Cannes Lions get an October redux and movie theaters begin tentative reopenings: Thursday Wake-Up Call
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Haven’t gotten your fill of Cannes Lions? Well, there’s more coming in October. “According to a pitch deck obtained by Ad Age, The Cannes Lions International Festival of Creativity plans to host yet another week-long virtual event Oct. 19 - 23, called Lions Live: The Second Edition,” writes Ad Age’s Lindsay Rittenhouse. “This event, per the deck, will be focused on the ‘how to's of the current situation.’”
That is, how to take the learnings from Cannes’ virtual event in June and apply them to working in the middle of an ongoing pandemic with no end in sight. According to the deck, 700,000 tuned in for the summer video series. Lions-owner Ascential is hoping for a repeat, especially since live events seem like a distant memory—and an impossible dream, at least in the near future.
Expect to see films on creative culture, interviews with CMOs, thought leadership and many, many case studies.
Movie theaters are beginning to reopen in most parts of the country, and along with blockbuster films, cinema spots are hitting the silver screen, too. Christopher Nolan’s “Tenet” opened over Labor Day weekend and pulled in $20 million, which is low for a Nolan flick.
“But NCM and Screenvision, which sell ad inventory on movie theater screens, say the Labor Day box office shows moviegoers are excited to get back to theaters—but audiences will still take time to rebuild,” writes Ad Age’s Jeanine Poggi. “Still, ‘Tenet’ is the third-highest Labor Day opening of all time, with reports of some moviegoers even flying to states where theaters are open to see it.”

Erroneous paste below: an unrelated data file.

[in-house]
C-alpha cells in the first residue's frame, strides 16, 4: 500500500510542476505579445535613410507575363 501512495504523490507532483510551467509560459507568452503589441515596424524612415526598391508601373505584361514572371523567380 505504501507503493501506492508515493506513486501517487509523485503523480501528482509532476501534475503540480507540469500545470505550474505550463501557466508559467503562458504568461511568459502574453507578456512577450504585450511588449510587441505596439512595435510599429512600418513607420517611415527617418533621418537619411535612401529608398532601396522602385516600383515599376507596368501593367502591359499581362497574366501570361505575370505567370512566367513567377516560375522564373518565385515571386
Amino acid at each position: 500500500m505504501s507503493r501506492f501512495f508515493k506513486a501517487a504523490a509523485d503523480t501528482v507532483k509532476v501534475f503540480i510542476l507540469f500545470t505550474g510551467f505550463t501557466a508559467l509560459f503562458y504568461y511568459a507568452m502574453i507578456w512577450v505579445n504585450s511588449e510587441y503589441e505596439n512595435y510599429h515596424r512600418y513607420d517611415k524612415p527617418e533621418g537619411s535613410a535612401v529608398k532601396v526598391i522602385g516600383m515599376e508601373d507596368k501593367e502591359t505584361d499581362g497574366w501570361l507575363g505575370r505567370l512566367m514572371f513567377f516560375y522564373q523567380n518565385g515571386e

Yes, you read that right.
Brands like Mars, Dove, Progressive, Ford, AT&T and Heineken and returned to theaters, which can look like a good opportunity to reach audiences right now, since most TV networks haven’t started the fall season yet. Meanwhile, big budget films are finally tiptoeing out from behind months-long delays, with much-anticipated films like “Wonder Woman 1984” and “Black Widow” ready to drop before the end of the year—barring an autumn spike in coronavirus cases across the country.
The second day of AdColor Everywhere, the virtual iteration of the DE&I conference’s 14th annual event, closed with a performance by Wyclef Jean at the Apollo Theater—livestreamed to attendees watching from the safe distance of their living rooms. (Remember when Howard Dean said “Jaspora” was his favorite song? Same.)
The day featured panels with Wieden+Kennedy New York Managing Director Neal Arthur, who spoke with Courageous Conversation Founder Glenn Singleton about how some advertisers are addressing this moment in time and the anti-racism movement. Gabrielle Union spoke about how her production company I’ll Have More is employing underrepresented talent.
And Color of Change President Rashad Robinson warned audiences not to mistake "presence" for "power." There can be a tendency to think that a country that had a Black president might be post-racial, he said. “We think America loves Black people as much as it loves Black culture. It can hate Black people and celebrate Black culture at the same time.”
Today is the final day of the conference, which focuses on the AdColor awards nominees.